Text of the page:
Even though America declared its independence from Great Britain on July 4, 1776, the Continental Congress had—in the previous year—approved the Olive Branch Petition—a direct appeal to King George lll to forego his resentments towards the colonies. It was a tactical maneuver to discharge the King from his responsibilities, to “enjoy [a] long and prosperous reign…that your descendants may govern your Dominions with honour to themselves and happiness to their subjects.”
The letter suggested to the mercurial monarch that he was not responsible for the commotion in the colonies; all of that—they appeased—had been whipped up by his ministers. The missive concluded: “your faithful Colonists” were simply arming themselves “in our own defence.”
George, however, dispensed with the document in a fury, fired up his “faithful” subjects, and fomented a revolution.
The Grateful American Book Prize recommends 1776 by David McCullough.
On July 11. 1804, Alexander Hamilton and Aaron Burr squared off to duel. Long term rivals and competitors, they agreed to put an end to their animosities in a very genteel shoot-out.
According to History.com, such affairs of honor were usually worked out peacefully “before any actual firing of weapons.”
Hamilton’s “second,”—assistant—for the duel, said Hamilton concluded the duel was morally wrong, and deliberately shot into the air. But Burr’s attendant asserted Hamilton fired at Burr—and missed.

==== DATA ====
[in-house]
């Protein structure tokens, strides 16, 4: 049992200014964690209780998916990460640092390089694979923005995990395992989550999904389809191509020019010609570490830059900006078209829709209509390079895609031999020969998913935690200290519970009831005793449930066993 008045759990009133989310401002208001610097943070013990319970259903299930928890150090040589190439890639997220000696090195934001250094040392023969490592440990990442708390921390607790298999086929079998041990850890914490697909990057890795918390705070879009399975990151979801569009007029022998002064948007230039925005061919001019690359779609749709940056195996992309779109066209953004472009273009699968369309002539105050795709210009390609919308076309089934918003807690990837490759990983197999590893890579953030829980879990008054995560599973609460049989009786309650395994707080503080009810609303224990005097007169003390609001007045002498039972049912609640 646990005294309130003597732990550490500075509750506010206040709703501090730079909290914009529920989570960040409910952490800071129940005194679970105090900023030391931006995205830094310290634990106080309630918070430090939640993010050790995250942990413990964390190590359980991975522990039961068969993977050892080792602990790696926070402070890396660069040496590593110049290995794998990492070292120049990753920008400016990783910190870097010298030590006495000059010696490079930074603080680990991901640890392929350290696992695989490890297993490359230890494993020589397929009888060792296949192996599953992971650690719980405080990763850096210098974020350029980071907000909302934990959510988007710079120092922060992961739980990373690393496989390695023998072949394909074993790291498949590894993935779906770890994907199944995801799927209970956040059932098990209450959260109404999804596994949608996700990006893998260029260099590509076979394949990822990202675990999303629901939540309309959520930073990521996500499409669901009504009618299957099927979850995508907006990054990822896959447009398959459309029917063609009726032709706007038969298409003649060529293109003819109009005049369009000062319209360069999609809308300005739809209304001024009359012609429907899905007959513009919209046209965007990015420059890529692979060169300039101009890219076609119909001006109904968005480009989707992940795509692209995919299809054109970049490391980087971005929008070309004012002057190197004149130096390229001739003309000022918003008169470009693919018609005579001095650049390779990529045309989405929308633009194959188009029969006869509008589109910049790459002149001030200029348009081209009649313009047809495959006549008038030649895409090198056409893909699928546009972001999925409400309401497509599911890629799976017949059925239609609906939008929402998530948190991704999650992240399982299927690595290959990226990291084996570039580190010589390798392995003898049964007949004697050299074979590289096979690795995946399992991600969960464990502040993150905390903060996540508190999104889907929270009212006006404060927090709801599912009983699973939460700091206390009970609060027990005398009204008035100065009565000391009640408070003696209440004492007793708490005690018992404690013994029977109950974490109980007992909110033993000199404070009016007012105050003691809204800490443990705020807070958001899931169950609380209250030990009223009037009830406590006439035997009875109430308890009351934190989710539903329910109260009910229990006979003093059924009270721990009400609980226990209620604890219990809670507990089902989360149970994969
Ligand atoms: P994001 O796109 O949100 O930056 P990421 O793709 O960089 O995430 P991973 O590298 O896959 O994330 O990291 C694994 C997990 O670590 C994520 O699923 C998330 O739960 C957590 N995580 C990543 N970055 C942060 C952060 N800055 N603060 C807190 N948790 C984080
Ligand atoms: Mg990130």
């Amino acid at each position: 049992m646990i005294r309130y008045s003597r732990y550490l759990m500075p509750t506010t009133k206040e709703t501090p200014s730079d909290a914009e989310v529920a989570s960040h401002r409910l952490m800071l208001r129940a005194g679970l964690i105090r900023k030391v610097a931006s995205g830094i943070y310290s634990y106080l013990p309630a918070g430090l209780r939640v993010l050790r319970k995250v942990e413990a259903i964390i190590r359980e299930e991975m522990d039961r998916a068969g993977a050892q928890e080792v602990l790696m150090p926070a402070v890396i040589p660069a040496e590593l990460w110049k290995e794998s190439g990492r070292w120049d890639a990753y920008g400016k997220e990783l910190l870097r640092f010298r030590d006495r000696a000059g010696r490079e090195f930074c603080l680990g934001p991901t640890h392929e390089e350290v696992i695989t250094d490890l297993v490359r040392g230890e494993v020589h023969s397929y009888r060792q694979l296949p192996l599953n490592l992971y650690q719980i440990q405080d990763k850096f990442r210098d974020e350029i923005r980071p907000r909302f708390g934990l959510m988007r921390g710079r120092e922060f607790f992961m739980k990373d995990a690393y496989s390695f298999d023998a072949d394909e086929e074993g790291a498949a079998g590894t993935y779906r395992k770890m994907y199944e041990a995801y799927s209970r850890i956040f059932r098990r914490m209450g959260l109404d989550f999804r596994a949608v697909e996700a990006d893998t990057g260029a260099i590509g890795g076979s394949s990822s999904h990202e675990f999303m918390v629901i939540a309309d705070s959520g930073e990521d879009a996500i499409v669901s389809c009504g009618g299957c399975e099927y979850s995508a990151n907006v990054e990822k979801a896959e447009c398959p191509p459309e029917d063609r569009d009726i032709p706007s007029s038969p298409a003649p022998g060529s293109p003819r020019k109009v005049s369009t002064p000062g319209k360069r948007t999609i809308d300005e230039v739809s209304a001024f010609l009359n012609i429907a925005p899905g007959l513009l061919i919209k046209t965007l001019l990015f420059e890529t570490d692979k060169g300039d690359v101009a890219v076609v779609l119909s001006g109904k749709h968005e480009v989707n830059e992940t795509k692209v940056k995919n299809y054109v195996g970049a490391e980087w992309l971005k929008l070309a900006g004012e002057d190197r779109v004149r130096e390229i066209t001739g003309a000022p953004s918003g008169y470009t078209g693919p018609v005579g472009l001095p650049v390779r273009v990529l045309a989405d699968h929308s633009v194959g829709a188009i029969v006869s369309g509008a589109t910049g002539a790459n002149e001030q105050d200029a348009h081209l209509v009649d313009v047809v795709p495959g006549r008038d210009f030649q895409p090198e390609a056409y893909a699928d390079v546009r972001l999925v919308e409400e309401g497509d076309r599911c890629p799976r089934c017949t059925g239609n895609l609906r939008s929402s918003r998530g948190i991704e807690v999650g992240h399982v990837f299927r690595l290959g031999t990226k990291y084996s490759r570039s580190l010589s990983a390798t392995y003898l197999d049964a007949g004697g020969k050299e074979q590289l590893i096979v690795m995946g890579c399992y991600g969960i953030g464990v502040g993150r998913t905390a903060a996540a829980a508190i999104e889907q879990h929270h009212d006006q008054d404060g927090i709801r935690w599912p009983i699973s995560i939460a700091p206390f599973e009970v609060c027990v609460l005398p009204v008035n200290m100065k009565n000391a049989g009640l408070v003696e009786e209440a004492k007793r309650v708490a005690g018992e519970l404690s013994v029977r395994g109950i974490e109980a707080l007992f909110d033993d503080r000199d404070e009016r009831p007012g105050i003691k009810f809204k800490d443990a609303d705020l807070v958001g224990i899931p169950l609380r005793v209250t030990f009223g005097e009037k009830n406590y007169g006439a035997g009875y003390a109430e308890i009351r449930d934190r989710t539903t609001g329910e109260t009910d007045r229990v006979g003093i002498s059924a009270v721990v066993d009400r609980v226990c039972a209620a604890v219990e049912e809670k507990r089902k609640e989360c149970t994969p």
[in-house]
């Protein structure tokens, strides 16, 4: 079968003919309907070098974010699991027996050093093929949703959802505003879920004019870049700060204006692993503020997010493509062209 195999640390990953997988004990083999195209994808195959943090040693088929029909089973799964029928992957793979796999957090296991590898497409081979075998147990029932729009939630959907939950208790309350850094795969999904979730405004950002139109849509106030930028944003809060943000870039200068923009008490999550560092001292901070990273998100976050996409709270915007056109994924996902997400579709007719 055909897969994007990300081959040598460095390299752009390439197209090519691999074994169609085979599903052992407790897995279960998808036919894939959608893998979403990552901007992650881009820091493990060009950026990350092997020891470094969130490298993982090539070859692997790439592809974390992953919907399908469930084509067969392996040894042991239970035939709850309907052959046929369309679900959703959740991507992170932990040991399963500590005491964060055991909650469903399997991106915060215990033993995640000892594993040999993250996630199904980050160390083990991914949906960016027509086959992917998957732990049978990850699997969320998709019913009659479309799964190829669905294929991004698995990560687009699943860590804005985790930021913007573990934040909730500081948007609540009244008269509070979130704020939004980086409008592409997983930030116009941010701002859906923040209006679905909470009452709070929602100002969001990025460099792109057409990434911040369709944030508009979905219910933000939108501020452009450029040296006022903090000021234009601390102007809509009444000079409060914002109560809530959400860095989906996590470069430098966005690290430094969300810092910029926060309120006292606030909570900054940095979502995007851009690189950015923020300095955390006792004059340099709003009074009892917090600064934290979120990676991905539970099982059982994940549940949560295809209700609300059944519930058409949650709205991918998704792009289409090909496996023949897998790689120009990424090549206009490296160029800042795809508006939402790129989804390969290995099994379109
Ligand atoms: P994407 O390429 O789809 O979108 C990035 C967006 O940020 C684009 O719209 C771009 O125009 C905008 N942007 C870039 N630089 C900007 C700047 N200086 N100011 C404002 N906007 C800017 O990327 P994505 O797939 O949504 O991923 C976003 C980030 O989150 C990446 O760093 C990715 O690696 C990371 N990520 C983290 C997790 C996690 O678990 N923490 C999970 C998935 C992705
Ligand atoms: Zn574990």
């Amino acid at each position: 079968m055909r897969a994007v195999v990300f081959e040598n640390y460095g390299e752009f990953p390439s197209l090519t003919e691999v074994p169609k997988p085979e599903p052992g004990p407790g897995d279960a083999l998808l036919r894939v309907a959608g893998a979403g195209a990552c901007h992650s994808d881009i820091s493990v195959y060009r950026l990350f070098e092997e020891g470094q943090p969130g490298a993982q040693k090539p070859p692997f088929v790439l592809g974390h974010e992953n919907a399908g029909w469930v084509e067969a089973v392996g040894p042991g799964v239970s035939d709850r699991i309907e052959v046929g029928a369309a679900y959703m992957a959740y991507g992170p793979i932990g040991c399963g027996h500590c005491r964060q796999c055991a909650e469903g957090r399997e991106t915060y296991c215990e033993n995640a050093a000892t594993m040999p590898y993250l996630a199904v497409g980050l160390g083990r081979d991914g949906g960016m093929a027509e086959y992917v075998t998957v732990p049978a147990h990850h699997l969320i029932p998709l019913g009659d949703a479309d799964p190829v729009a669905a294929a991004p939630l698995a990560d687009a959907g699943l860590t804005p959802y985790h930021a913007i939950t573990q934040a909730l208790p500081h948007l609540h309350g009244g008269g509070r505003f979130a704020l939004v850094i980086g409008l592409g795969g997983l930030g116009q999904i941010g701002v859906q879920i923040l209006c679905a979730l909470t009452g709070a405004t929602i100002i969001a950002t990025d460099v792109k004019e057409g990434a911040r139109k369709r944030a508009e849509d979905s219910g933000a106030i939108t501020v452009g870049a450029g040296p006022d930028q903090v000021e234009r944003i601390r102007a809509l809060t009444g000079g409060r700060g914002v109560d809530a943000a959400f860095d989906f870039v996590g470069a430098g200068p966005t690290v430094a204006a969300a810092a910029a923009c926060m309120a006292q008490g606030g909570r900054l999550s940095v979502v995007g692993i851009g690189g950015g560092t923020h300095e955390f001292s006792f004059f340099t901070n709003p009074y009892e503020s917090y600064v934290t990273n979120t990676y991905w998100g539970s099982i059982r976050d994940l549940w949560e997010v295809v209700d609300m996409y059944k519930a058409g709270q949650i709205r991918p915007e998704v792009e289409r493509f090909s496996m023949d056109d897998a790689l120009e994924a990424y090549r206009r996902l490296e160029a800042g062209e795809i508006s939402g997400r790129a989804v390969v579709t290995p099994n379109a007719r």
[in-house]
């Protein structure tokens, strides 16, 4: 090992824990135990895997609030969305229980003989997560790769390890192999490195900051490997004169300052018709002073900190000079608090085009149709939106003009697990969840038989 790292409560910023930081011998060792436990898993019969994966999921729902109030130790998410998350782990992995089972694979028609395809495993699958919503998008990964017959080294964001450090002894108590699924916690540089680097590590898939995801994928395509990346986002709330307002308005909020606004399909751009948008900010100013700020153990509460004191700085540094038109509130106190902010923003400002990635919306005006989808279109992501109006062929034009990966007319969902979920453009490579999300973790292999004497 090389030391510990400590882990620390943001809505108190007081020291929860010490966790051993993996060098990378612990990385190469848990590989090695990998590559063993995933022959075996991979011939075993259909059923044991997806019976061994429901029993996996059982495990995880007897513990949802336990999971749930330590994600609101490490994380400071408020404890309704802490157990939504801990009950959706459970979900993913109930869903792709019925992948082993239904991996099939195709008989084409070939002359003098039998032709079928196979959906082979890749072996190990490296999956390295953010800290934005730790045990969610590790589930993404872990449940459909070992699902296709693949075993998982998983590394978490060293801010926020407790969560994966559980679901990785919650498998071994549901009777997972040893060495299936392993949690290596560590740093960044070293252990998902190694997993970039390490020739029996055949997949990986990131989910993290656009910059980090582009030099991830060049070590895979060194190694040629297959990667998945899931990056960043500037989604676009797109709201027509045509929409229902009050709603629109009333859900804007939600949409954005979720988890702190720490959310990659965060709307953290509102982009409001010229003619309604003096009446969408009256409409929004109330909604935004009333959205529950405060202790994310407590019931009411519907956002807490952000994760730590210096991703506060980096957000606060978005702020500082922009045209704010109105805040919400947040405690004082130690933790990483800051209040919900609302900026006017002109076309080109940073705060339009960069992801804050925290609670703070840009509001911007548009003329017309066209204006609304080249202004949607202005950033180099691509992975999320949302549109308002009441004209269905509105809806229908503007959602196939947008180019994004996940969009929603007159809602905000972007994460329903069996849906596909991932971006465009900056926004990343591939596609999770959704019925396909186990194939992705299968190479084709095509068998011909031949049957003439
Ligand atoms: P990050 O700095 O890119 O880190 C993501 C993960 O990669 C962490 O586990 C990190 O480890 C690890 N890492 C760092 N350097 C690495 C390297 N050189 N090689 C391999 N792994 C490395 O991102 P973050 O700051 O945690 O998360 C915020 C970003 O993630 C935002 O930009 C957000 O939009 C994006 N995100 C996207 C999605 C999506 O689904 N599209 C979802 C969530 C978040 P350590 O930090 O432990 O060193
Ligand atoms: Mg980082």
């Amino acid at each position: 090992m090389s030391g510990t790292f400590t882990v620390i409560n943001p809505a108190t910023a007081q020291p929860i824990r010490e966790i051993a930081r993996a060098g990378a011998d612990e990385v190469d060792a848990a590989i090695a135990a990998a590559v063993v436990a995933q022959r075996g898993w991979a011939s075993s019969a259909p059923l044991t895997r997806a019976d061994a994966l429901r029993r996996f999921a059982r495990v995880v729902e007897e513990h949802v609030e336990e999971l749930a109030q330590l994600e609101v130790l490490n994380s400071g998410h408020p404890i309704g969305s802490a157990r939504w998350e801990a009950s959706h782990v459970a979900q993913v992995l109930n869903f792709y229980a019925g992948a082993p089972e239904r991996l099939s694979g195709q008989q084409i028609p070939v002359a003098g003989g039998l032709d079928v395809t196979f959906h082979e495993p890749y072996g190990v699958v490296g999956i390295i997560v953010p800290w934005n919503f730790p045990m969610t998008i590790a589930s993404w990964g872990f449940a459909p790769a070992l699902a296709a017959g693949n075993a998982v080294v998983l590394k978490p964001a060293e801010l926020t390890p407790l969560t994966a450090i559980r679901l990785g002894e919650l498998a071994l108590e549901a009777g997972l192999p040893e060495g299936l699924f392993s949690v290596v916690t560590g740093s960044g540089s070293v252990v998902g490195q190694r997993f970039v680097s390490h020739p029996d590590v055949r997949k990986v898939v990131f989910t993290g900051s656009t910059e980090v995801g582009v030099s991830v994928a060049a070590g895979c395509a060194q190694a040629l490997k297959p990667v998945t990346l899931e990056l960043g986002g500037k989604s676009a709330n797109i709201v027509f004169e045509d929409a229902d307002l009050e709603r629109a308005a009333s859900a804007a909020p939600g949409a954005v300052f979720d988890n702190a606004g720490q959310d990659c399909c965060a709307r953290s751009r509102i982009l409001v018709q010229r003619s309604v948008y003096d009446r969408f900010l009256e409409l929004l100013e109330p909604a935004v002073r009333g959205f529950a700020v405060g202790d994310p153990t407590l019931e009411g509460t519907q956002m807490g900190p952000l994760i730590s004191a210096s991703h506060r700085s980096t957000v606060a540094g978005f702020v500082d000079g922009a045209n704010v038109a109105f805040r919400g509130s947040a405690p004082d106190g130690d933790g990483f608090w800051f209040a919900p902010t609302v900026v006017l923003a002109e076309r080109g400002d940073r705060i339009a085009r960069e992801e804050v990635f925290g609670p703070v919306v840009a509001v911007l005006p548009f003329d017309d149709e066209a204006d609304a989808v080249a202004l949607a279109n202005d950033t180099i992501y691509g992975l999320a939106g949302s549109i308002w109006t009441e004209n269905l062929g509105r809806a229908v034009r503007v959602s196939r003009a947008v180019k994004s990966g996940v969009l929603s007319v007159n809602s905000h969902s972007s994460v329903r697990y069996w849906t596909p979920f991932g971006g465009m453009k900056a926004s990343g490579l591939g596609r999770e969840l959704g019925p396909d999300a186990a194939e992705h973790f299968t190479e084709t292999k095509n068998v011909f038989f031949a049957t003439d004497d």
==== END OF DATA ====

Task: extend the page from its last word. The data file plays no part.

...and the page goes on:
“What happened next is agreed upon: Burr shot Hamilton in the stomach and the bullet lodged next to his spine. Hamilton was returned to New York, and he died the following afternoon.”
Eventually, Burr would lobby vigorously for America’s independence, and become Thomas Jefferson’s first vice president:
As History.com describes it, “Jefferson grew apart from him, and he did not support Burr’s renomination to a second term in 1804. That year, a faction of New York Federalists, who had found their fortunes drastically diminished after the ascendance of Jefferson, sought to enlist the disgruntled Burr into their party and elect him governor. Hamilton campaigned against Burr with great fervor, and Burr lost the Federalist nomination and then, running as an independent for governor, the election. In the campaign, Burr’s character was savagely attacked by Hamilton and others, and after the election he resolved to restore his reputation by challenging Hamilton to a duel.”
The Grateful American Book Prize recommends John Sedgwick’s War of Two: Alexander Hamilton, Aaron Burr, and the Duel that Stunned the Nation by John Sedgwick.
Nobody denies the importance of the Meriwether Lewis–William Clark expeditions in the Western frontier, but Zebulon Pike, an explorer and mapmaker, is—except for the people who are familiar with “Pike’s Peak”—obscure.
On July 15, 1806, he departed for the faraway Southwest; according to History.com:
“The information he provided about the U.S. territory in Kansas and Colorado was a great impetus for future U.S. settlement, and his reports about the weakness of Spanish authority in the Southwest stirred talk of future U.S. annexation. Pike later served as a brigadier general during the War of 1812, and in April 1813 he was killed by a British gunpowder bomb after leading a successful attack on York, Canada.”
But historical evidence also indicates he colluded with Aaron Burr, to wangle possession of the Western territories, and form a separate nation.
The Grateful American Book Prize recommends Zebulon Pike, Thomas Jefferson, and the Opening of the American West by Matthew L. Harris.
History Matters is a biweekly feature courtesy of The Grateful American Book Prize.